Keselowski thinks other drivers retaliate
CHARLOTTE, N.C. -- Brad Keselowski says his aggressive driving style has become an excuse for retaliation and there is a deeper reason why Carl Edwards intentionally wrecked him late in Sunday's Sprint Cup race at Atlanta Motor Speedway.
The driver of the No. 12 Penske Racing car said on Thursday the reason appears to go beyond contact made with Edwards early in the race or other exchanges they have had in the past year.
He said the two have not talked since the race and he is anxious to meet with Edwards next weekend at Bristol Motor Speedway to get to the bottom of his frustration with him.
"I don't think a guy that is simply mad at you for the contact we had earlier in the race at Atlanta would do what he did," Keselowski said. "There's probably more to the puzzle that I don't know. It's going to be interesting to see what he says.
"For a guy to risk the things as far as harming [somebody] or credibility to himself, or even his own place in the sport, I don't think that was necessary the decision based on trying to send a message," he said.
Edwards, 156 laps down after wrecking in the first incident, turned Keselowski with two laps remaining and Keselowski in sixth place. Keselowski's car then went airborne, flipped and landed on the hood.
Edwards, who was parked for the incident on Sunday and on Tuesday placed on probation for three races, was not available for comment. His only response has been on Facebook where he made it clear the wreck was intentional.
"That kind of defeats the rationale of trying to send a message across to a driver as being too aggressive," Keselowski said. "In my mind, that sends a message across that there is some kind of negative emotion or negative feelings that far outweigh that scenario."
Keselowsk said there have been only two instances in which he was too aggressive. One was during the Nationwide Series race at Memphis last season when he turned a couple drivers, including Edwards, going for the win. The other was in the Nationwide race at Phoenix in which he spun Denny Hamlin and earned a trip to the NASCAR hauler.
"That might not have been the right thing to do," he said. "I might have been a jerk."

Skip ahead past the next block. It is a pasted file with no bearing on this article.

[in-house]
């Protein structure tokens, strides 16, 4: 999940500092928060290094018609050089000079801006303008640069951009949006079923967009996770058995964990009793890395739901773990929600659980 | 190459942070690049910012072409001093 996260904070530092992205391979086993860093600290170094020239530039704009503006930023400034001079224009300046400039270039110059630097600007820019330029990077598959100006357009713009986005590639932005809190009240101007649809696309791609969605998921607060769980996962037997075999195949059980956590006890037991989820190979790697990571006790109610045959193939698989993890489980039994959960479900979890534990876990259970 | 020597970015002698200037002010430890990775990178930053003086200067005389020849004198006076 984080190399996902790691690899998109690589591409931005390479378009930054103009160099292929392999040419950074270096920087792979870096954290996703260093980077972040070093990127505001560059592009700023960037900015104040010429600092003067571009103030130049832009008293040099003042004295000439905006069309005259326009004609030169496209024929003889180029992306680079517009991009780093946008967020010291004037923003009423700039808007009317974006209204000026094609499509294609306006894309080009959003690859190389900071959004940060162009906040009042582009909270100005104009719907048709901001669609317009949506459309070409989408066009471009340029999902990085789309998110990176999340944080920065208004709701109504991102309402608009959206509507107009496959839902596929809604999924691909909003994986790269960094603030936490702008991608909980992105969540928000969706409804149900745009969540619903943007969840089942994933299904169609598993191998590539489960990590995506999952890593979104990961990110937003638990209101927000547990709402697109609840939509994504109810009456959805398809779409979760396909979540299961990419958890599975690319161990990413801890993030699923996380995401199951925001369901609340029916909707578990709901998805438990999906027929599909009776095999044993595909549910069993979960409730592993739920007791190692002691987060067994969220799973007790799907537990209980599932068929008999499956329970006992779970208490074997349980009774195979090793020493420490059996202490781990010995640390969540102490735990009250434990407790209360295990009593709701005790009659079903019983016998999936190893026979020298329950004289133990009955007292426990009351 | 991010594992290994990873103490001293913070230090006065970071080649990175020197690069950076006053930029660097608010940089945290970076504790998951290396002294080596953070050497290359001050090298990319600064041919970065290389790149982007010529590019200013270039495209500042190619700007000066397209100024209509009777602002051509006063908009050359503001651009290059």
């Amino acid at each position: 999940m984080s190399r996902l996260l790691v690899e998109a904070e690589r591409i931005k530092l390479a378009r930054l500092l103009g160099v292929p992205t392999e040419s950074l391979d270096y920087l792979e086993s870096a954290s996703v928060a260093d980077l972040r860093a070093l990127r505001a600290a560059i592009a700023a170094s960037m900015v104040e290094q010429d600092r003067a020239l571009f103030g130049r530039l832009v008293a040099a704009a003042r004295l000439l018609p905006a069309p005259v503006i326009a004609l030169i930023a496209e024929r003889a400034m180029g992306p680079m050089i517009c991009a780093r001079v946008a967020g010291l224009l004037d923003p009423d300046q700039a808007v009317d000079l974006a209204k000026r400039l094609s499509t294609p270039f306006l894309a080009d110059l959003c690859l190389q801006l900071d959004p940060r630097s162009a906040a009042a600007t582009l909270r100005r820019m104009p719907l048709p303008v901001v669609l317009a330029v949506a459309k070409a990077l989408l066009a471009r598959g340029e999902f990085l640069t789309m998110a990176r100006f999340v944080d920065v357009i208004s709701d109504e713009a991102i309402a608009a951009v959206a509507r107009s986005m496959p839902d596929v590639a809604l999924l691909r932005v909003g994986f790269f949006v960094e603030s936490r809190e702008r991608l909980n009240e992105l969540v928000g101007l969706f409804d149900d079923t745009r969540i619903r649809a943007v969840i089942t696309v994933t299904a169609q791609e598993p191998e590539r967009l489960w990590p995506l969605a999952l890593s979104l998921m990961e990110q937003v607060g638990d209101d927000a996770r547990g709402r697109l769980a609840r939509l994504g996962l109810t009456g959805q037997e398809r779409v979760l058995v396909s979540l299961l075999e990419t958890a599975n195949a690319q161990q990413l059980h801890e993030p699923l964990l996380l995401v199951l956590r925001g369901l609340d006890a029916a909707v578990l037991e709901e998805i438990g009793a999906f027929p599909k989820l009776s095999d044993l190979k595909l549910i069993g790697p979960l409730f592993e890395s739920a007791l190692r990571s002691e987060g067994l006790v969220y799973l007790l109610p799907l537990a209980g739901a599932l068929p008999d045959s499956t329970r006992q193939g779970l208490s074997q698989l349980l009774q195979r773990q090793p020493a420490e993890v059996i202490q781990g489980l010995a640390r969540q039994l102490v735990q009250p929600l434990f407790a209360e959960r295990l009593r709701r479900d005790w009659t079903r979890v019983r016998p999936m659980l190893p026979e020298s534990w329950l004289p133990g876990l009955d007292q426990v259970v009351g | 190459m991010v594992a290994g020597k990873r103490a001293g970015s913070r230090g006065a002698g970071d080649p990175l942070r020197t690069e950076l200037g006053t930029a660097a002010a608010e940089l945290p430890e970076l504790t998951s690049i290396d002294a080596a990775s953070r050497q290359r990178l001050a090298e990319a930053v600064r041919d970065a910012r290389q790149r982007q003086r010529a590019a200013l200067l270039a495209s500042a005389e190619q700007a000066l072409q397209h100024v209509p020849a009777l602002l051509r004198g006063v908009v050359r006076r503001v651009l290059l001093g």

Hamlin responded by taking Keselowski out the following week in the season finale at Homestead-Miami Speedway. Keselowski accepted that and moved on.
He's not willing to accept that what happened with Edwards.
"My driving style is conveniently used for the media," Keselowski said. "When I really look deep into it and try to be introspective about it, I just don't see that as being the reason."
Keselowski said most of his criticism comes from holding his line.
"If you consider that to be aggressive I guess you have a different idea of aggression than I do," he said.
Keselowski still supports NASCAR's decision not to suspend Edwards even though he called for a suspension following the race. But he is concerned at how far drivers can go now to retaliate and plans to address that with the governing body at Bristol.
"I read Mike [Helton] tried to answer that by saying we'll know it when we see it," Keselowski said of NASCAR's president. "At the same time, it'd be nice to know what that is and what that meant."
Keselowski made it clear there are no plans to retaliate against Edwards.
"The thought in my mind is to do absolutely nothing at all," he said. "To be honest, that's probably the best revenge there is, to not let it get to me one bit, to not change. In a way, that's a sign to him and everyone that that's not going to work on me."
Many drivers publicly have said that Keselowski got what he deserved.
"If you ask a driver's opinion on other people they're going to give you an answer that is self-beneficial," Keselowski said.
Jeff Burton, one of the few drivers Keselowski listens to, told reporters Wednesday at Richard Childress Racing that Keselowski "has got to learn that he doesn't need to prove to the world that he's a tough guy."
"He's made the decision that he's not going to cut anybody any slack," Burton continued. "He's made the decision he's going to race aggressively all the time. Those are decisions and he's going to have to live with it."
Keselowski said Burton is "absolutely right."
"The thing is, the media doesn't cover when I give," he said. "They cover when I take. I wish I could sit down one day and just show somebody an in-car camera tape of how I drive a race. You will see I give just as much, maybe more, than any driver out there."
Keselowski said the hole Edwards went through when he nipped him early at Atlanta was because he backed off.
"The difference is what my interpretation of give is versus someone else's interpretation," Keselowski said. "What is not giving to me, and this might be where other drivers see it different from me, is being in your lane and allowing someone else to turn into you and push you off the racetrack and lift so not to.
"That's not giving in my mind. That's allowing yourself to be pushed around in the sport," he said.
Keselowski said having the off week to listen to what others are saying and reflect on what happened has been good, but again he doesn't plan to change how he drives.
"As you look at the sport right now, there are no new drivers coming in," he said. "Whatever I'm doing is working and has gotten me to where I'm at. I have survived this somewhat Holocaust of developmental drivers not getting opportunities because of that attitude, because of that aggressiveness."
David Newton covers NASCAR for ESPN.com. He can be reached at firstname.lastname@example.org.
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